Portable appliance testing (PAT) is the term used to describe the examination of electrical appliances and equipment to ensure they are safe to use. Most electrical safety defects can be found by visual examination but some types of defect can only be found by testing. However, it is essential to understand that visual examination is an essential part of the process because some types of electrical safety defect cannot be detected by testing alone.
Where a landlord provides an electrical appliance as part of a tenancy, the law expects the appliance to be maintained in a safe condition that will not cause harm to the tenant. Failure to do so could lead to the landlord being sued for negligence. Portable appliance testing is always best practice for landlords but it is not a legal requirement.
A portable appliance is an item that can be moved and usually unplugged from a power supply. This does not mean it is light enough to be picked up by hand, so a portable appliance can be something as small as a kettle or as big as a free-standing fridge.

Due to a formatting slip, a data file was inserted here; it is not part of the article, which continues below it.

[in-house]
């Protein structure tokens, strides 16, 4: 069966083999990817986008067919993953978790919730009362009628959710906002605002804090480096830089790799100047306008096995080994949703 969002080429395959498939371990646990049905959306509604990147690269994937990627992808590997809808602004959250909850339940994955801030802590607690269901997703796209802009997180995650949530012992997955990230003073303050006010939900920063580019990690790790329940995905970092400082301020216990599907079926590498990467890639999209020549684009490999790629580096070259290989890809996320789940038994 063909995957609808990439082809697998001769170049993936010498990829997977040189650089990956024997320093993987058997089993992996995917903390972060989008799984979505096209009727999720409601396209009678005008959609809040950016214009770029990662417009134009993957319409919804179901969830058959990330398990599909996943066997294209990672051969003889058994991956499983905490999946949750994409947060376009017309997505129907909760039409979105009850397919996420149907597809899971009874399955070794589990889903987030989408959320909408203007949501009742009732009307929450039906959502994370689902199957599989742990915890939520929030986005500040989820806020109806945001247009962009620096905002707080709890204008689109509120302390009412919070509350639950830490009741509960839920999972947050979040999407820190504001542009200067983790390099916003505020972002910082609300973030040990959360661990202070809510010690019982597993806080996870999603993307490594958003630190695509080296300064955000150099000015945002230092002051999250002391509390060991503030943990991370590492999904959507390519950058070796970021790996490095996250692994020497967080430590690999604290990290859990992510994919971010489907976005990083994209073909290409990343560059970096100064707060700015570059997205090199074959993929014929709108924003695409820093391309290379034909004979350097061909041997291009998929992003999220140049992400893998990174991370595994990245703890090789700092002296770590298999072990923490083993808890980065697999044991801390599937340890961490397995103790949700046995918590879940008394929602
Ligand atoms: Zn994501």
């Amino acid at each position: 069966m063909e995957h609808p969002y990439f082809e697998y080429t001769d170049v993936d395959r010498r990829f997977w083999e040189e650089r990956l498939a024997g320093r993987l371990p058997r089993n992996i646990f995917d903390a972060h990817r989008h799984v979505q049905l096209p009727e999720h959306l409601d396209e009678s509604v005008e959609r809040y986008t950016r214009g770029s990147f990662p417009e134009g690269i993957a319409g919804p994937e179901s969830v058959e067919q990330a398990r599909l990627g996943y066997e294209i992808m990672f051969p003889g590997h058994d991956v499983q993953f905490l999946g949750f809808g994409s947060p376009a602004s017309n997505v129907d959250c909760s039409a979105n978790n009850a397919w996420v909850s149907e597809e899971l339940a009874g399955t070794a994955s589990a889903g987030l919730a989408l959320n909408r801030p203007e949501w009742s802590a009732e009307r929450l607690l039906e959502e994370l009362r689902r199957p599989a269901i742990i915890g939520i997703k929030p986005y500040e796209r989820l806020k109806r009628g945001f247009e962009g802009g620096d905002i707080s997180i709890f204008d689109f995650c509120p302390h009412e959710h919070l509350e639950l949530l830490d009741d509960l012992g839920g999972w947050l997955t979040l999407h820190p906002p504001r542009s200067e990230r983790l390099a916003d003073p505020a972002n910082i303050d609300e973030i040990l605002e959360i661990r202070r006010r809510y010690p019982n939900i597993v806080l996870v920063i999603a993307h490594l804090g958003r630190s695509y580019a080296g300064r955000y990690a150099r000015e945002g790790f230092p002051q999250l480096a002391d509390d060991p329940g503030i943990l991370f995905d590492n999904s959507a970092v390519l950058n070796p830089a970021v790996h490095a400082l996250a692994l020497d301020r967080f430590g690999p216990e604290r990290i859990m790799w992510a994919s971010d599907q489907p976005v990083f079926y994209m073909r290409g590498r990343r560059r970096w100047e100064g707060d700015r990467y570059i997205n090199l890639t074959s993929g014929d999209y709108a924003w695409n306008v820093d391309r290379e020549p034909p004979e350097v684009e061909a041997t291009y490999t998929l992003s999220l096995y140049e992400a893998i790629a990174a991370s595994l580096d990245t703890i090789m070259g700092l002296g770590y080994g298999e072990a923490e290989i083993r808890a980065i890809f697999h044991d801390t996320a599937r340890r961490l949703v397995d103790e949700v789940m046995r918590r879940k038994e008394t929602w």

There are a number of points to consider with visual inspections such as:
- fraying, cuts or heavy scuffing to the lead
- damage to the plug such as bent pins
- tape applied to the lead to join leads together
- Visible wires where the lead joins the plug
- loose parts or screws
- signs of overheating, such as burn marks or staining on the plug
- equipment being stored in dusty or wet environments
- cables trapped under furniture or in floor boxes
Formal visual inspections and testing by a competent person would be required at appropriate intervals, depending upon the type of equipment and the environment in which it is used.
Private landlords are responsible to ensure all electrical appliances are safe at the start of every tenancy. Therefore it is vital to ensure all appliances continue to be safe to use throughout the tenancy. A testing regime is therefore essential.